Advances in aggressive lymphoma from the 2017 American Society of Hematology Annual Meeting and Exposition. Clin Adv Hematol Oncol. 2018;16(Suppl 5(2)):1–24.Google Scholar
  32. 32.
    News in Brief. Value in Using CAR T-cells for DLBCL. Cancer Discov. 2018;8(2):131–2.Google Scholar
  33. 33.
    Schuster SJ, Svoboda J, Chong EA, Nasta SD, Mato AR, Anak Ö, et al. Chimeric antigen receptor T-cells in refractory B-cell lymphomas. N Engl J Med. 2017;377(26):2545–54.PubMedPubMedCentralCrossRefGoogle Scholar
  34. 34.
    Rasche L, Weinhold N, Morgan GJ, van Rhee F, Davies FE. Immunologic approaches for the treatment of multiple myeloma. Cancer Treat Rev. 2017;55:190–9.PubMedPubMedCentralCrossRefGoogle Scholar
  35. 35.
    Jin Z, Xiang R, Qing K, Li X, Zhang Y, Wang L, et al. The severe cytokine release syndrome in phase I trials of CD19-CAR-T-cell therapy: a systematic review. Ann Hematol. 2018;97:1327–35. Scholar
  36. 36.
    Park JH, Rivière I, Gonen M, Wang X, Sénéchal B, Curran KJ, et al. Long-term follow-up of CD19 CAR therapy in acute lymphoblastic leukemia. N Engl J Med. 2018;378(5):449–59.PubMedCrossRefPubMedCentralGoogle Scholar
  37. 37.
    Liu D, Zhao J. Cytokine release syndrome: grading, modeling, and new therapy. J Hematol Oncol. 2018;11(1):121.PubMedPubMedCentralCrossRefGoogle Scholar
  38. 38.
    Davila ML, Riviere I, Wang X, Bartido S, Park J, Curran K, et al. Efficacy and toxicity management of 19-28z CAR T-cell therapy in B cell acute lymphoblastic leukemia. Sci Transl Med. 2014;6(224):224ra25.PubMedPubMedCentralCrossRefGoogle Scholar
  39. 39.
    Turtle CJ, Hanafi LA, Berger C, Gooley TA, Cherian S, Hudecek M, et al. CD19 CAR-T-cells of defined CD4+:CD8+ composition in adult B cell ALL patients. J Clin Invest. 2016;126(6):2123–38.PubMedPubMedCentralCrossRefGoogle Scholar
  40. 40.
    Teachey DT, Lacey SF, Shaw PA, Melenhorst JJ, Maude SL, Frey N, et al. Identification of predictive biomarkers for cytokine release syndrome after chimeric antigen receptor T-cell therapy for acute lymphoblastic leukemia. Cancer Discov. 2016;6(6):664–79.PubMedPubMedCentralCrossRefGoogle Scholar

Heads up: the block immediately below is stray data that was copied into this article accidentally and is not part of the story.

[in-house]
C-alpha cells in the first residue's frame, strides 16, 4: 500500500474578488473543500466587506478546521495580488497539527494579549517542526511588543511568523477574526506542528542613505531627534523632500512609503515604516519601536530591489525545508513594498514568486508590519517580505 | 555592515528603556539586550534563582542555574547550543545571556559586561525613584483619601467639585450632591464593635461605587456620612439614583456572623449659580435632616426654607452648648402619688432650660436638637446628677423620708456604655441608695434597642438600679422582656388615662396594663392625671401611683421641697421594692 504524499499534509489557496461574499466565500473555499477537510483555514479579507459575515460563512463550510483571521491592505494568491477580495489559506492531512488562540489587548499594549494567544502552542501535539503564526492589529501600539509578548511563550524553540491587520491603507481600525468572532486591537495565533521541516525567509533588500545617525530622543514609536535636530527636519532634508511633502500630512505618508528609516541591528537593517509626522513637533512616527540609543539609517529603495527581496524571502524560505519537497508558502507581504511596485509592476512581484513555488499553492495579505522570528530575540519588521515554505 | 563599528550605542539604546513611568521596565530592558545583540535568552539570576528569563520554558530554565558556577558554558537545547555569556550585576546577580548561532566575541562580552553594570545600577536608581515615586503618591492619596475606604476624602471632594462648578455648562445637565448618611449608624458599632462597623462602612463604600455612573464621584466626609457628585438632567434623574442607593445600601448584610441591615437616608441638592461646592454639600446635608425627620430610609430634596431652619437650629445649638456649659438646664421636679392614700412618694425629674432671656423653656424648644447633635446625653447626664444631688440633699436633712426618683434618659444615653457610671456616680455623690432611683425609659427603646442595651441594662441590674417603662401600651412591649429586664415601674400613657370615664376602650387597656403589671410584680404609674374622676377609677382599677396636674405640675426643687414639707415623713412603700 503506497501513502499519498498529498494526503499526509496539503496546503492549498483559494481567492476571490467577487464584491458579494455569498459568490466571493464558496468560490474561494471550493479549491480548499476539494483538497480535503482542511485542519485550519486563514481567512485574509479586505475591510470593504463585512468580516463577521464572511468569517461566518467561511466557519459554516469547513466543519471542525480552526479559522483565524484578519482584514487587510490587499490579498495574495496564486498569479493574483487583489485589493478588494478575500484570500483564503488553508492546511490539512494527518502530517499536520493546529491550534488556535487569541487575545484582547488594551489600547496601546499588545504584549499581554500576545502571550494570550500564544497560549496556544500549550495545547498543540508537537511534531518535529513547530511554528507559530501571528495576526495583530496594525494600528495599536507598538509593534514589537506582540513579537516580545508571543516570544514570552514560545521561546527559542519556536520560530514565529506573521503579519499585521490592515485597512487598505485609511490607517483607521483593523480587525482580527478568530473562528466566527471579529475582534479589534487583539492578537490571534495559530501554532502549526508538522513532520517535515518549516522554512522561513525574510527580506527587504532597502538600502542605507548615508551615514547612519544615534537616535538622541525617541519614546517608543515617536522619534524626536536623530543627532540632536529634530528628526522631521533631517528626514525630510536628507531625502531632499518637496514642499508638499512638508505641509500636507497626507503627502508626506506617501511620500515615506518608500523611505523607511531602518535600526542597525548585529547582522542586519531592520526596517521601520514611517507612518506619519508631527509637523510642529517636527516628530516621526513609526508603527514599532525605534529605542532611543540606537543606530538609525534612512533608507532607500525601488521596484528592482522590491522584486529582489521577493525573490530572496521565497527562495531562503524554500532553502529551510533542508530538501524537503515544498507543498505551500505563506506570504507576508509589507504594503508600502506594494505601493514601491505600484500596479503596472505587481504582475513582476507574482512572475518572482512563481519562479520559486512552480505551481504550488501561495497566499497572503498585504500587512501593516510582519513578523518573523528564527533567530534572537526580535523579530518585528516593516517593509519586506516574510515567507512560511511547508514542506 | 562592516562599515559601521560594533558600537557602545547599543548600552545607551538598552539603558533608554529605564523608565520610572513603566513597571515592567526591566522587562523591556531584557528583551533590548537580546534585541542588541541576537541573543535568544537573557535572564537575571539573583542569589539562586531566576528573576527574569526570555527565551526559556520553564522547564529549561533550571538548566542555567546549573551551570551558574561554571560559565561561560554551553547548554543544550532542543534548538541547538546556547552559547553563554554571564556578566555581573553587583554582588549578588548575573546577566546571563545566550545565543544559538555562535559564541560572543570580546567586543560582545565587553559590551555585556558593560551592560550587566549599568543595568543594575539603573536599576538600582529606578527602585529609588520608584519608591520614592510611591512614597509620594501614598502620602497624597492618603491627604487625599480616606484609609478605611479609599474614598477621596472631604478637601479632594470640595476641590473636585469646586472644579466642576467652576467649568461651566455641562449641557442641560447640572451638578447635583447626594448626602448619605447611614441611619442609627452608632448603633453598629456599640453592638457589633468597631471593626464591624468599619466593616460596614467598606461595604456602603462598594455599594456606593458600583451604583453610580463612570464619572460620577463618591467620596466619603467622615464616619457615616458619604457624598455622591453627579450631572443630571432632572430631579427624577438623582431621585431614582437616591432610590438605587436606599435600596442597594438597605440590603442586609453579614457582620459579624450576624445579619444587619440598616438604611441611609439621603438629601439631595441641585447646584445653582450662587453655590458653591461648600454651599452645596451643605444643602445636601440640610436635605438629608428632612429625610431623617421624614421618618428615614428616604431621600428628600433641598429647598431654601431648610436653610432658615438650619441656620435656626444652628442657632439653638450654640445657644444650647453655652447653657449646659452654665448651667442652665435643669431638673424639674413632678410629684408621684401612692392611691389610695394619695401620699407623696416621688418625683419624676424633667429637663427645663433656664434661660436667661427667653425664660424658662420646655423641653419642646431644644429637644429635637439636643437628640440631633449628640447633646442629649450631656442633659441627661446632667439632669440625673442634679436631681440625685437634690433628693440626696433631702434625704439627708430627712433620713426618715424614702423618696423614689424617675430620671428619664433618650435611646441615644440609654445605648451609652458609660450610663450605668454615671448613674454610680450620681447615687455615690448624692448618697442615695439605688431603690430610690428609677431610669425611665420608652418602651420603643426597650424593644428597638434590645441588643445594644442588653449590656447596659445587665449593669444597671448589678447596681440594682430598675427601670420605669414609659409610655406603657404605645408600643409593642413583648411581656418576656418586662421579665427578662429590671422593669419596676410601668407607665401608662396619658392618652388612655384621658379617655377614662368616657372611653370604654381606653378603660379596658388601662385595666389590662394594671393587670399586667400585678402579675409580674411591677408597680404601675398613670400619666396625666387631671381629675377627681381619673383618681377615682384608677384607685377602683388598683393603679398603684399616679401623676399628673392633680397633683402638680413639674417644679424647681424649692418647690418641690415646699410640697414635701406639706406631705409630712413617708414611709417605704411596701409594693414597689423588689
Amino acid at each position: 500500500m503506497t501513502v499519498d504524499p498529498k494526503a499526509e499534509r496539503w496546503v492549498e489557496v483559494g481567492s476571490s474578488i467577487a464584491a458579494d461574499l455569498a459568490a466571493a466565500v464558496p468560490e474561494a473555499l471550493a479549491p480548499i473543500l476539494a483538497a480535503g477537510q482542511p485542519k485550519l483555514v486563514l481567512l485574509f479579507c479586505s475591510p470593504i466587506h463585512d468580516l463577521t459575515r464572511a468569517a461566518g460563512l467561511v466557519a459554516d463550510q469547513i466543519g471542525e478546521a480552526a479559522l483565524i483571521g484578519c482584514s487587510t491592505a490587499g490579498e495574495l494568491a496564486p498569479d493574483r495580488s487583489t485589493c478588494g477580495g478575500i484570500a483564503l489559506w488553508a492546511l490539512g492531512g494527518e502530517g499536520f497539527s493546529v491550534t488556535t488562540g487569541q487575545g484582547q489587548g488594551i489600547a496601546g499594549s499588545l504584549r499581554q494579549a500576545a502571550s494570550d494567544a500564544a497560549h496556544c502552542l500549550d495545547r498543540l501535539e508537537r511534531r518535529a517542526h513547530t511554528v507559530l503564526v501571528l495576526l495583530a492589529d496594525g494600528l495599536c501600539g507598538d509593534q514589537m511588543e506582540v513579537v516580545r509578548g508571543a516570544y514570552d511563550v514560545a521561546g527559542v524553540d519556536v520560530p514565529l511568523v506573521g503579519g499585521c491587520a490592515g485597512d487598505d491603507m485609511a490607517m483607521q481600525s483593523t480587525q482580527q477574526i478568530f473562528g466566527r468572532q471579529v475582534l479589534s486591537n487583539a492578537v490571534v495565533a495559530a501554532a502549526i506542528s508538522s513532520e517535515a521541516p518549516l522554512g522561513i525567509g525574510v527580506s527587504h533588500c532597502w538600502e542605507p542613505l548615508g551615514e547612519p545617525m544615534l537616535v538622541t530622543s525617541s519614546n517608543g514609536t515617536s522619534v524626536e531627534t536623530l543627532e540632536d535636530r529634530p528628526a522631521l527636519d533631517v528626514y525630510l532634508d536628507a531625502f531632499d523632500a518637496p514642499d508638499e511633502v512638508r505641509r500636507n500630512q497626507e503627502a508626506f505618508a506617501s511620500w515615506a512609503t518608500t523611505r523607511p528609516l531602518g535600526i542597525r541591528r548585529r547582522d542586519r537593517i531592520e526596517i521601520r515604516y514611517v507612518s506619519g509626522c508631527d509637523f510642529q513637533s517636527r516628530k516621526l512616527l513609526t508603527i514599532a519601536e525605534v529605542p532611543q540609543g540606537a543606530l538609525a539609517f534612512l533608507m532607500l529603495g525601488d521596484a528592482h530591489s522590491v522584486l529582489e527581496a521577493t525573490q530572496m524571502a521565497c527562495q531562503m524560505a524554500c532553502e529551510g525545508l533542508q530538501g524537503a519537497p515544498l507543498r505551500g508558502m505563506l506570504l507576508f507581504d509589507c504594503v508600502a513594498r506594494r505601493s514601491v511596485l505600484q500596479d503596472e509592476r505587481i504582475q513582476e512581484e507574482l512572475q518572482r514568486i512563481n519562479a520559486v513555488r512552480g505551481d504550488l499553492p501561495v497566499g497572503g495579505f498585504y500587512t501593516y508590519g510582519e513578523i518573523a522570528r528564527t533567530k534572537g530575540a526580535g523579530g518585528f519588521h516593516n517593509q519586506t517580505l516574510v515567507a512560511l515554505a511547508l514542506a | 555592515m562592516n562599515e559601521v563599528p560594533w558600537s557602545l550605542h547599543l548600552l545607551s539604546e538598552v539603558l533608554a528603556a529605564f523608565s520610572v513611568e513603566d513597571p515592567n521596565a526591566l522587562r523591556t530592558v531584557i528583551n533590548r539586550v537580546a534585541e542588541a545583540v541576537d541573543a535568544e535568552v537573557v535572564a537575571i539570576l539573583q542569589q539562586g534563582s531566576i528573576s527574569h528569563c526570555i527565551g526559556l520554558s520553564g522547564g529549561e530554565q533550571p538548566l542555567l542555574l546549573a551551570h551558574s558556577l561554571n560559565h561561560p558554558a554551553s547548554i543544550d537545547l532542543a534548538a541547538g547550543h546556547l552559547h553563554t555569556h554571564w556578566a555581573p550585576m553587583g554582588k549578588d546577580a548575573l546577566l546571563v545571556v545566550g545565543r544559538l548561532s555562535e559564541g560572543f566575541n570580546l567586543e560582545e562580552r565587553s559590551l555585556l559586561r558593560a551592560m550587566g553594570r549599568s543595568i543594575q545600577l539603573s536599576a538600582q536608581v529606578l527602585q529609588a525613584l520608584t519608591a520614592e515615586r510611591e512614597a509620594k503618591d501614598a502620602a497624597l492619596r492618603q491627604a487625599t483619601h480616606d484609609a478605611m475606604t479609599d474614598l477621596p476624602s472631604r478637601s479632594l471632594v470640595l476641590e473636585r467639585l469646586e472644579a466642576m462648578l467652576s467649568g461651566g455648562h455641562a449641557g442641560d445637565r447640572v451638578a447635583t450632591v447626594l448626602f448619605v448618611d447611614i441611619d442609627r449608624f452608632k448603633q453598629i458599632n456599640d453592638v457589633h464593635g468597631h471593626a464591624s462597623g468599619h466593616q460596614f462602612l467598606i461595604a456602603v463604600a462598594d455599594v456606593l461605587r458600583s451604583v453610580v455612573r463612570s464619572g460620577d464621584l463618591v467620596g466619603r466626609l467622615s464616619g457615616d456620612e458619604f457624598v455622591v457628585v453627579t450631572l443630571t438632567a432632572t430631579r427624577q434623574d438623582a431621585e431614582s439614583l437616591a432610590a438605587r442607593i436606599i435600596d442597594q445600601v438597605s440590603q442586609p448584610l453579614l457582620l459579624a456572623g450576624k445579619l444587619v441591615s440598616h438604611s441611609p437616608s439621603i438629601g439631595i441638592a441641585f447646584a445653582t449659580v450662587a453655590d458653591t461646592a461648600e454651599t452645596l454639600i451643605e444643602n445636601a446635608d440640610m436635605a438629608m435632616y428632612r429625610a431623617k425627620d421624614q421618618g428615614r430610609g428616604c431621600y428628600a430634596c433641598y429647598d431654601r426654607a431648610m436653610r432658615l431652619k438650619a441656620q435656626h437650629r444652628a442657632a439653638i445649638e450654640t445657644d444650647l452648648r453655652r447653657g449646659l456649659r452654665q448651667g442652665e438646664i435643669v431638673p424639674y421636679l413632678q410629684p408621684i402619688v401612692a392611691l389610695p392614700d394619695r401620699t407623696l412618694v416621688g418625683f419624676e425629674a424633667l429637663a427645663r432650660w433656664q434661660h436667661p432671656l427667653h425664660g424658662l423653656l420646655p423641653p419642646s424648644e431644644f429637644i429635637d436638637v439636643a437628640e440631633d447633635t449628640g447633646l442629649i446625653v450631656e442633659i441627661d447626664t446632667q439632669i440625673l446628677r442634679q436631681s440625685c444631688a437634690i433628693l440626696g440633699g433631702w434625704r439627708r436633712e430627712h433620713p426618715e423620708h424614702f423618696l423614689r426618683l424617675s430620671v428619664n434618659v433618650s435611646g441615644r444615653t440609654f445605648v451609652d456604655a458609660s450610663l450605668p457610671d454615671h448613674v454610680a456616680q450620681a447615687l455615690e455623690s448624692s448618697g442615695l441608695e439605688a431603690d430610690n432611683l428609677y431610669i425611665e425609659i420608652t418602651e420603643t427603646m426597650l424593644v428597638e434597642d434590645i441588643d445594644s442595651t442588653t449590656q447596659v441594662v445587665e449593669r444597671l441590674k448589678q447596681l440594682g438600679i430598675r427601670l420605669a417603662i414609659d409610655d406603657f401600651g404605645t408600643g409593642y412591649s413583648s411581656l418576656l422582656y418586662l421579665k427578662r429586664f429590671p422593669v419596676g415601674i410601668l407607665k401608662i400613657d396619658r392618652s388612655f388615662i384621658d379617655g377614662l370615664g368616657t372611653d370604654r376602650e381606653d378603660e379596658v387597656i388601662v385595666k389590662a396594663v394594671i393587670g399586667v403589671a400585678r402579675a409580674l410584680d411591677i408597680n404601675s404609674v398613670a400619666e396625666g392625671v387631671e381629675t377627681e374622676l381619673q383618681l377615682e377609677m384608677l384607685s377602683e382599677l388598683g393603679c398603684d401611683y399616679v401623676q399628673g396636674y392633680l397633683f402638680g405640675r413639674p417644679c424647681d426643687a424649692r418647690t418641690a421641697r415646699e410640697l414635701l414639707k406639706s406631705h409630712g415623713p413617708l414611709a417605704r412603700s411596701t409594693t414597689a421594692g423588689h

41. 41.
    Giavridis T, van der Stegen SJC, Eyquem J, Hamieh M, Piersigilli A, Sadelain M. CAR T-cell-induced cytokine release syndrome is mediated by macrophages and abated by IL-1 blockade. Nat Med. 2018;24(6):731–8.PubMedPubMedCentralCrossRefGoogle Scholar
  42. 42.
    Santomasso BD, Park JH, Salloum D, Riviere I, Flynn J, Mead E, et al. Clinical and biological correlates of neurotoxicity associated with CAR T-cell therapy in patients with B-cell acute lymphoblastic leukemia. Cancer Discov. 2018;8(8):958–71.PubMedCrossRefPubMedCentralGoogle Scholar
  43. 43.
    Kochenderfer JN, Dudley ME, Kassim SH, Somerville RP, Carpenter RO, Stetler-Stevenson M, et al. Chemotherapy-refractory diffuse large B-cell lymphoma and indolent B-cell malignancies can be effectively treated with autologous T-cells expressing an anti-CD19 chimeric antigen receptor. J Clin Oncol. 2015;33(6):540–9.PubMedCrossRefPubMedCentralGoogle Scholar
  44. 44.
    Gust J, Hay KA, Hanafi LA, Li D, Myerson D, Gonzalez-Cuyar LF, et al. Endothelial activation and blood-brain barrier disruption in neurotoxicity after adoptive immunotherapy with CD19 CAR-T-cells. Cancer Discov. 2017;7(12):1404–19.PubMedPubMedCentralCrossRefGoogle Scholar
  45. 45.
    Neelapu SS, Tummala S, Kebriaei P, Wierda W, Gutierrez C, Locke FL, et al. Chimeric antigen receptor T-cell therapy—assessment and management of toxicities. Nat Rev Clin Oncol. 2018;15(1):47–62.PubMedCrossRefPubMedCentralGoogle Scholar